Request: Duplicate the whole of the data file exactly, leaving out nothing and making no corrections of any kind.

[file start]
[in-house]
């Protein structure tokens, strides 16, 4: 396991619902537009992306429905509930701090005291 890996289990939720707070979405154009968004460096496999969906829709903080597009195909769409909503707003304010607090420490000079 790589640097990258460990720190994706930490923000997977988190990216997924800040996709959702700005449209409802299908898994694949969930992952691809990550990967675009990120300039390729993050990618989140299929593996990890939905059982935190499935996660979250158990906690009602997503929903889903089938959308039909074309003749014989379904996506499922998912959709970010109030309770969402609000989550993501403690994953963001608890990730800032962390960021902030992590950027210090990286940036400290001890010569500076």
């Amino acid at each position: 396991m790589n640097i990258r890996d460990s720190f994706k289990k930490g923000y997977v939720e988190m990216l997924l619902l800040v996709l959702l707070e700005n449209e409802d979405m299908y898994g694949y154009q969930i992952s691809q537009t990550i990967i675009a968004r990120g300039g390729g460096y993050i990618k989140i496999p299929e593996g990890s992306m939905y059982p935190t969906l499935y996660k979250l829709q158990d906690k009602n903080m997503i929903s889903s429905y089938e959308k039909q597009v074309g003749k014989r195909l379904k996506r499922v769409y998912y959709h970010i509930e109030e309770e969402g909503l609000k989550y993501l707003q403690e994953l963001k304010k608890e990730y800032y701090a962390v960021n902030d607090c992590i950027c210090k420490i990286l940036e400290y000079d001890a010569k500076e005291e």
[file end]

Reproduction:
[in-house]
């Protein structure tokens, strides 16, 4: 396991619902537009992306429905509930701090005291 890996289990939720707070979405154009968004460096496999969906829709903080597009195909769409909503707003304010607090420490000079 790589640097990258460990720190994706930490923000997977988190990216997924800040996709959702700005449209409802299908898994694949969930992952691809990550990967675009990120300039390729993050990618989140299929593996990890939905059982935190499935996660979250158990906690009602997503929903889903089938959308039909074309003749014989379904996506499922998912959709970010109030309770969402609000989550993501403690994953963001608890990730800032962390960021902030992590950027210090990286940036400290001890010569500076």
């Amino acid at each position: 396991m790589n640097i990258r890996d460990s720190f994706k289990k930490g923000y997977v939720e988190m990216l997924l619902l800040v996709l959702l707070e700005n449209e409802d979405m299908y898994g694949y154009q969930i992952s691809q537009t990550i990967i675009a968004r990120g300039g390729g460096y993050i990618k989140i496999p299929e593996g990890s992306m939905y059982p935190t969906l499935y996660k979250l829709q158990d906690k009602n903080m997503i929903s889903s429905y089938e959308k039909q597009v074309g003749k014989r195909l379904k996506r499922v769409y998912y959709h970010i509930e109030e309770e969402g909503l609000k989550y993501l707003q403690e994953l963001k304010k608890e990730y800032y701090a962390v960021n902030d607090c992590i950027c210090k420490i990286l940036e400290y000079d001890a010569k500076e005291e």